Directors are not personally liable for the corporation’s unpaid income taxes.

When your corporation collects excise taxes (GST) it is deemed to hold that GST in trust for the Crown.  If the Crown is not paid then directors are often liable for the GST.

Canada Revenue Agency is aware of the amount of your GST debt through the reporting, assessment and audit processes.  And, if the corporation is not filing its GST returns, CRA can generate arbitrary assessments and then pursue you for the assessed debt.  They pursue collection through assessment notices, reminder letters, warning letters, collection calls, and demands they make on third parties that may owe monies to your corporation.  In other words, they can seize your bank account and attach your accounts receivable through the garnishment process.  And they can file liens against the corporation in BC’s Personal Property Registry.

To guide you, we will need to know what GST returns have not been filed, whether CRA has arbitrarily assessed you, whether CRA has issued these garnishment notices called “Third Party Demand” or “Requirement to Pay”, what assets you have, and we will need to search the Personal Property Registry to determine whether liens have been filed.  Make sure all the GST returns are filed.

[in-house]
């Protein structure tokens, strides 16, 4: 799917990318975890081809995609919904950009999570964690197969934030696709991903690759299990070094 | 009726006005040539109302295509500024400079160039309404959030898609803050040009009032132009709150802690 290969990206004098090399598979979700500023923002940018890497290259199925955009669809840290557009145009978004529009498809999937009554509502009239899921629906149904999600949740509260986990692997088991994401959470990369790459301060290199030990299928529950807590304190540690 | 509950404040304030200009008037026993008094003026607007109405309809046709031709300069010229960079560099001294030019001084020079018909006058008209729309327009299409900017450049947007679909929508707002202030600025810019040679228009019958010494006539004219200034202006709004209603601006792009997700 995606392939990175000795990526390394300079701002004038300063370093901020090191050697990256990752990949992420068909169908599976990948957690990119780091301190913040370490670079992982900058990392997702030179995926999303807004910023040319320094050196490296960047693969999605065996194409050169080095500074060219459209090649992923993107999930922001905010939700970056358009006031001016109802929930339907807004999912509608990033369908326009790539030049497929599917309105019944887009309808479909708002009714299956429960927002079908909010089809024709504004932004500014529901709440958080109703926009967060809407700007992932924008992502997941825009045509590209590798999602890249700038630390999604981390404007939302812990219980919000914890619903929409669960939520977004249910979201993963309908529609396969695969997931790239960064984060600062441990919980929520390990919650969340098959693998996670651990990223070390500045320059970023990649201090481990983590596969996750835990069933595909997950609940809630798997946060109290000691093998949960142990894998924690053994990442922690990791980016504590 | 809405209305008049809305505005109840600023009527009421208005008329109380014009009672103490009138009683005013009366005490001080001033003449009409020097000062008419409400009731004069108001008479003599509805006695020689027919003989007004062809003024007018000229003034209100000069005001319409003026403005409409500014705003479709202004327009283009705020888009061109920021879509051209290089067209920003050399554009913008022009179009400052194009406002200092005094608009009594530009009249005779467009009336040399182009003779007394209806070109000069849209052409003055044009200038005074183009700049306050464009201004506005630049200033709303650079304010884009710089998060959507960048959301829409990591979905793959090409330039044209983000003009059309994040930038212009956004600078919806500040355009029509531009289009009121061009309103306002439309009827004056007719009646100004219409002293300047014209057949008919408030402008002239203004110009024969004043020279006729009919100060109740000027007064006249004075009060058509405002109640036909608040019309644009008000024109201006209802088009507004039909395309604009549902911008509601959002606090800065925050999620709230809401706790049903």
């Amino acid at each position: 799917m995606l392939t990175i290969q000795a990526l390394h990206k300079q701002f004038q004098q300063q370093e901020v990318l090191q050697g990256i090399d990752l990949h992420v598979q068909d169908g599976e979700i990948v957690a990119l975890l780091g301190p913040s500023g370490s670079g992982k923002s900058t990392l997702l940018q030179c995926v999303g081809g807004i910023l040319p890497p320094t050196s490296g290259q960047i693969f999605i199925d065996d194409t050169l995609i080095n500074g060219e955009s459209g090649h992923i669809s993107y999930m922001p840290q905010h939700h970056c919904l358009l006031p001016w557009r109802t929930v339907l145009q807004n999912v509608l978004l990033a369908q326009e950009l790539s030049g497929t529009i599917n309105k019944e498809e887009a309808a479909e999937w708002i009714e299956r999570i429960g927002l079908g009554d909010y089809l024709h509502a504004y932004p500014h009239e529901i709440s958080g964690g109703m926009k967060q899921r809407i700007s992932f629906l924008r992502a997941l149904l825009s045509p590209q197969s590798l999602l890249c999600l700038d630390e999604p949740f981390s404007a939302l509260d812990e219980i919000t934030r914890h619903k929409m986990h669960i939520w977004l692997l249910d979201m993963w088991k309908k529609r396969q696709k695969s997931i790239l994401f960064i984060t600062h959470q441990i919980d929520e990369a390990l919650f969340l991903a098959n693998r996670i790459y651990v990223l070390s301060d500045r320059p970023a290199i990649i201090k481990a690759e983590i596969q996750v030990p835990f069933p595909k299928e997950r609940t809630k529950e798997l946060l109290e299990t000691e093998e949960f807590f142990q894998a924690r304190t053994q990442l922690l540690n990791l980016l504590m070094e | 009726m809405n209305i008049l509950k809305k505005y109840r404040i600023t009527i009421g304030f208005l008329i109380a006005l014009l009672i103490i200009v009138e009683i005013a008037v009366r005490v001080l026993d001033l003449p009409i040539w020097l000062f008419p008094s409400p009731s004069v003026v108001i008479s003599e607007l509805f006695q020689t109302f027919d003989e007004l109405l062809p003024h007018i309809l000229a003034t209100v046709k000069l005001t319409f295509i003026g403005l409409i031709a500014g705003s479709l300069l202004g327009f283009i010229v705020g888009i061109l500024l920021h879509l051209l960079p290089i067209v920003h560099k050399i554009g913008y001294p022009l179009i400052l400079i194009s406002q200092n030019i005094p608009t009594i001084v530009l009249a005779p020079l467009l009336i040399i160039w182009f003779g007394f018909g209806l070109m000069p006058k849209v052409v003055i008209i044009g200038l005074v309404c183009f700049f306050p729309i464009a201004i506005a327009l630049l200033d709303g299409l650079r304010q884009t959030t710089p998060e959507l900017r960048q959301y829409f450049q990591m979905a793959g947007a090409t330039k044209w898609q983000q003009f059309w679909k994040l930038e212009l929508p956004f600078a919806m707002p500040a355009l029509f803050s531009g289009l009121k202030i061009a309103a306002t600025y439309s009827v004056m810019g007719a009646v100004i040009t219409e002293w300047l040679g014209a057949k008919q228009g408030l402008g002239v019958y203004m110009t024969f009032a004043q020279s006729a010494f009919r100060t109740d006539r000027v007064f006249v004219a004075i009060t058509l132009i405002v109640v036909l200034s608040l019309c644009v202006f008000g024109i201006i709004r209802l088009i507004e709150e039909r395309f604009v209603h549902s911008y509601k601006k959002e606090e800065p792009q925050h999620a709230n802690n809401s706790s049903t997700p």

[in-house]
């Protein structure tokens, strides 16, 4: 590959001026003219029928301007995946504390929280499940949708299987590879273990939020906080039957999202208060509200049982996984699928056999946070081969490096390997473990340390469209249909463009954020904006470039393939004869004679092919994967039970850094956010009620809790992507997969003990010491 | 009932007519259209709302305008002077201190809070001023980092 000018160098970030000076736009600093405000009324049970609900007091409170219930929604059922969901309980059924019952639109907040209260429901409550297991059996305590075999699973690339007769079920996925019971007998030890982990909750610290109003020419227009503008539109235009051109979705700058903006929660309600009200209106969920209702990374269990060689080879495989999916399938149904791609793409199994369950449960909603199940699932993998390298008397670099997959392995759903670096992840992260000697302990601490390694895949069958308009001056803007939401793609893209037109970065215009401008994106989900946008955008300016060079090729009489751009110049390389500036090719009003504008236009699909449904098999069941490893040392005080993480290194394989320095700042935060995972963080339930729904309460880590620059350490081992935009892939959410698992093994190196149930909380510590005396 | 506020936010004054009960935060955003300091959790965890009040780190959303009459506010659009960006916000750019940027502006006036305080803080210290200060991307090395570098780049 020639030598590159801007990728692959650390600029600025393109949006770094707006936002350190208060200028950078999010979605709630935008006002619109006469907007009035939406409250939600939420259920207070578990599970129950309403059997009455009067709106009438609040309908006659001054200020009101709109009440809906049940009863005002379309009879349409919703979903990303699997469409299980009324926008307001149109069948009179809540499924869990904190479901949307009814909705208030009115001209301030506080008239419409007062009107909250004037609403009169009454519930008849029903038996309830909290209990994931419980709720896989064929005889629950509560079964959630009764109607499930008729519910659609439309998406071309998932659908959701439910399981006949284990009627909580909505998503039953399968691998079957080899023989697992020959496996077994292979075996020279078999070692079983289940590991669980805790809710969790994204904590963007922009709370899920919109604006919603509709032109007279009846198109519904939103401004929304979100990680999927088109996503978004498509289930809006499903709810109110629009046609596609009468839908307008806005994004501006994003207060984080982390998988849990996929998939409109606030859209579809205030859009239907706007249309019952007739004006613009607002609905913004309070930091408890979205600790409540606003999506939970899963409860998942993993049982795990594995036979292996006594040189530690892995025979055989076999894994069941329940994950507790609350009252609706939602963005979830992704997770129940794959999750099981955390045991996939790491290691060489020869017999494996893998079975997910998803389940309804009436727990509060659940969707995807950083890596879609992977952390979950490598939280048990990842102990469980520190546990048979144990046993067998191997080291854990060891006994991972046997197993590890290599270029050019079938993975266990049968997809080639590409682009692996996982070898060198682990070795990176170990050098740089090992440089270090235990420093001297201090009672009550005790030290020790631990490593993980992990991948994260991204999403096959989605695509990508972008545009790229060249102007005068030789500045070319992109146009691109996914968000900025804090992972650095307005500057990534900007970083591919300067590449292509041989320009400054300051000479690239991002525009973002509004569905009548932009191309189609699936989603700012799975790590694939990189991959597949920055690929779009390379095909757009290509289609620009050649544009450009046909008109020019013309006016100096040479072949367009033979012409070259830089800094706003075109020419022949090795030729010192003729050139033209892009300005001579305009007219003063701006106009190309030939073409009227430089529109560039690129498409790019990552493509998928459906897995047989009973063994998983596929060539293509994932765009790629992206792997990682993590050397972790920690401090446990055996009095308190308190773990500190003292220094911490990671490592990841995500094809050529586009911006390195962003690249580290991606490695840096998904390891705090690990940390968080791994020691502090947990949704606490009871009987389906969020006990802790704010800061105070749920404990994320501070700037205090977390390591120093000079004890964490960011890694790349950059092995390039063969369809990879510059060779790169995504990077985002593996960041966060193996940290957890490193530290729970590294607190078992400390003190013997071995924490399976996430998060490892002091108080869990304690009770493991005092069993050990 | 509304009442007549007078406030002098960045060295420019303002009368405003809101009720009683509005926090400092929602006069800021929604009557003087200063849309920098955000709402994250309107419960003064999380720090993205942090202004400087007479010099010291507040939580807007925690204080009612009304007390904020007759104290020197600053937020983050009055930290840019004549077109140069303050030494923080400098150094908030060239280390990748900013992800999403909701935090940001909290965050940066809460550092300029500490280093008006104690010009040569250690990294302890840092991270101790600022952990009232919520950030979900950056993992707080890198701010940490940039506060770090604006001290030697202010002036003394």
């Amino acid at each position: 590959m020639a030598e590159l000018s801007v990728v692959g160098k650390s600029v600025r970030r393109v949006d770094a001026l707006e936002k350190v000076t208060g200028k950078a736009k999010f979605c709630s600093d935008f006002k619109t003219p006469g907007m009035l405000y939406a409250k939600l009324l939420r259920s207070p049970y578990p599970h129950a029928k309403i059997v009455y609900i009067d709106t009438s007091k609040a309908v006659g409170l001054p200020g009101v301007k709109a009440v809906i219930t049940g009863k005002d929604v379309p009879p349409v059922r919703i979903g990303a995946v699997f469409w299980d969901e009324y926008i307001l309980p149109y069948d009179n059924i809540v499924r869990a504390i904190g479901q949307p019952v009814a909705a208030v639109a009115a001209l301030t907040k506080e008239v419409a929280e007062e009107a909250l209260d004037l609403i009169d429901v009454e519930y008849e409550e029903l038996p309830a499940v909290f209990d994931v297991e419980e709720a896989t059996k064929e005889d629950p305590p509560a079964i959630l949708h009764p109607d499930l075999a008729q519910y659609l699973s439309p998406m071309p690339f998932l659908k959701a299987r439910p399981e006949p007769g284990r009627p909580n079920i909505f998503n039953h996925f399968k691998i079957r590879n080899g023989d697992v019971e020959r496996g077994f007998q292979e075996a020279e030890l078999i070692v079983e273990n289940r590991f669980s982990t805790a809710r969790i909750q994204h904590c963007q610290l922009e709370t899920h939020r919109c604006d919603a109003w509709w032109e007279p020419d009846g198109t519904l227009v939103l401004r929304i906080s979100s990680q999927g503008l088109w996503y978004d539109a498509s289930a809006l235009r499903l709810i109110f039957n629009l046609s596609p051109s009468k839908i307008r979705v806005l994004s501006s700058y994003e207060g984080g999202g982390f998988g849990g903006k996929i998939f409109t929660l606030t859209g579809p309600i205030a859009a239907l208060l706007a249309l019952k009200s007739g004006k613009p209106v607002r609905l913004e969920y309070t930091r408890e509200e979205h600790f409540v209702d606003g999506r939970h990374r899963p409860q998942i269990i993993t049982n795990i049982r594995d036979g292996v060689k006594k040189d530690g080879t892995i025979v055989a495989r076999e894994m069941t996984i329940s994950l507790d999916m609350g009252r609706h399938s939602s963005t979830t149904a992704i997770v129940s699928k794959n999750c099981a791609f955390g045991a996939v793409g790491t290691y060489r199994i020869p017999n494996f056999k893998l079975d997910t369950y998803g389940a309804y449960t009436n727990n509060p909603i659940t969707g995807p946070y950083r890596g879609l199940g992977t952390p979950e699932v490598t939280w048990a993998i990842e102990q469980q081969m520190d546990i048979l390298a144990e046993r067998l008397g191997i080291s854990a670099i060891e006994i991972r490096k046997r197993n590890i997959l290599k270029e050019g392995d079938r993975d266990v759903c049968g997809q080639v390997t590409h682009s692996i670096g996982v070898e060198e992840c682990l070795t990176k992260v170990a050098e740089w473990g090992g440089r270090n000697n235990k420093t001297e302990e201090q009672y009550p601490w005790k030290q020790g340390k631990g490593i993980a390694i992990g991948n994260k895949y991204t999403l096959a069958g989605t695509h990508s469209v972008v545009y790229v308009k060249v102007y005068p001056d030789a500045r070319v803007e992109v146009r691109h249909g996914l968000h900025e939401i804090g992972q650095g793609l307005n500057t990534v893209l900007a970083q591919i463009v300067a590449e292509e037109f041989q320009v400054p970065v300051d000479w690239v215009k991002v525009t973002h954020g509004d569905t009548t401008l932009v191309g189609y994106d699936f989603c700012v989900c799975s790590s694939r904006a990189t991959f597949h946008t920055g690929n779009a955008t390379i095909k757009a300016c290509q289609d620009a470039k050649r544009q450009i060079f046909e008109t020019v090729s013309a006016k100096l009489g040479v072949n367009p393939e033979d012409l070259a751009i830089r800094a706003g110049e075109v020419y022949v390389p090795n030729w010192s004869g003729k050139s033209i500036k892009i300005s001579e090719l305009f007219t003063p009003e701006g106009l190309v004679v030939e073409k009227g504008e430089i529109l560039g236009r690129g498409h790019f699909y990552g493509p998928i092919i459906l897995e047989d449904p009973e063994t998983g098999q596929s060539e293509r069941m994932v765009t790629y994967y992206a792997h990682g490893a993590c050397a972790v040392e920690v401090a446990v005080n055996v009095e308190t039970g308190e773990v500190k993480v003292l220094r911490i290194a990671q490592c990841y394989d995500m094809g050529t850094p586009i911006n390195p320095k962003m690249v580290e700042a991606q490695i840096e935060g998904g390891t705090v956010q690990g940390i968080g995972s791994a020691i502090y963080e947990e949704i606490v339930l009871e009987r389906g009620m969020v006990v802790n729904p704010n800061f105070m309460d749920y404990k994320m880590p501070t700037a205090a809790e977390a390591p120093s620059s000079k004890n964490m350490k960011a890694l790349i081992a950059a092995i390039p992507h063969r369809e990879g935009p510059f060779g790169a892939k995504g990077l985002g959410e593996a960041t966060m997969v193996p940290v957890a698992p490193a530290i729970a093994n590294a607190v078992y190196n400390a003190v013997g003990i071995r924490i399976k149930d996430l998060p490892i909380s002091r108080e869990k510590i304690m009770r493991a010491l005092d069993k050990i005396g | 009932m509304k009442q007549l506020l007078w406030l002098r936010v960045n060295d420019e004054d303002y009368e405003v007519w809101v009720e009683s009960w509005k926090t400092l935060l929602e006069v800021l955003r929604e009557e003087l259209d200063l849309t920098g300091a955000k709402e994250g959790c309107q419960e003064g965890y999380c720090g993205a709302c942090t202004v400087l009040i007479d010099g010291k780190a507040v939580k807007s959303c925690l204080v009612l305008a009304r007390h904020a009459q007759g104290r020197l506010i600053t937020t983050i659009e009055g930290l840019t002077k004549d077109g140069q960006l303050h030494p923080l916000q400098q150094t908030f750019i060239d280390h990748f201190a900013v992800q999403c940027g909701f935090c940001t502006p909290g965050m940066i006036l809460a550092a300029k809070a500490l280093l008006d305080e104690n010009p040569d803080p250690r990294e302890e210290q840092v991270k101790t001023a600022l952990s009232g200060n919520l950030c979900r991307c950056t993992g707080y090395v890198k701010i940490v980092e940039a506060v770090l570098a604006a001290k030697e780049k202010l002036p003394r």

Although the GST debt can be addressed in a corporate proposal or bankruptcy proceeding, we are always concerned about the personal obligations of the directors.  If the company does not pay all the GST debt owing, CRA will likely pursue the directors.

Any debt to CRA for non-remitted payroll deductions (aka RP accounts) comprises a deemed trust against all assets of the corporation. If the corporation does not pay these debts, the directors are personally liable to pay them.

If you have source deduction debts, a restructuring is still possible:

  • under the proposal process.  A proposal to creditors requires these RP debts to be paid in full within about 6 months.  When we assist you with your cash flow projections it will be necessary to show these debts will be fully retired by that time and that future RP debts are kept current; and
  • in the corporate bankruptcy process, these debts must be paid by the Licensed Insolvency Trustee (“LIT”) from its realization from all corporate assets.  They must be paid firstly, before monies are paid out elsewhere. Trustees are wary of accepting a corporate file engagement because the priority claims these RP debts have could result in less monies being available to fund the LIT’s costs.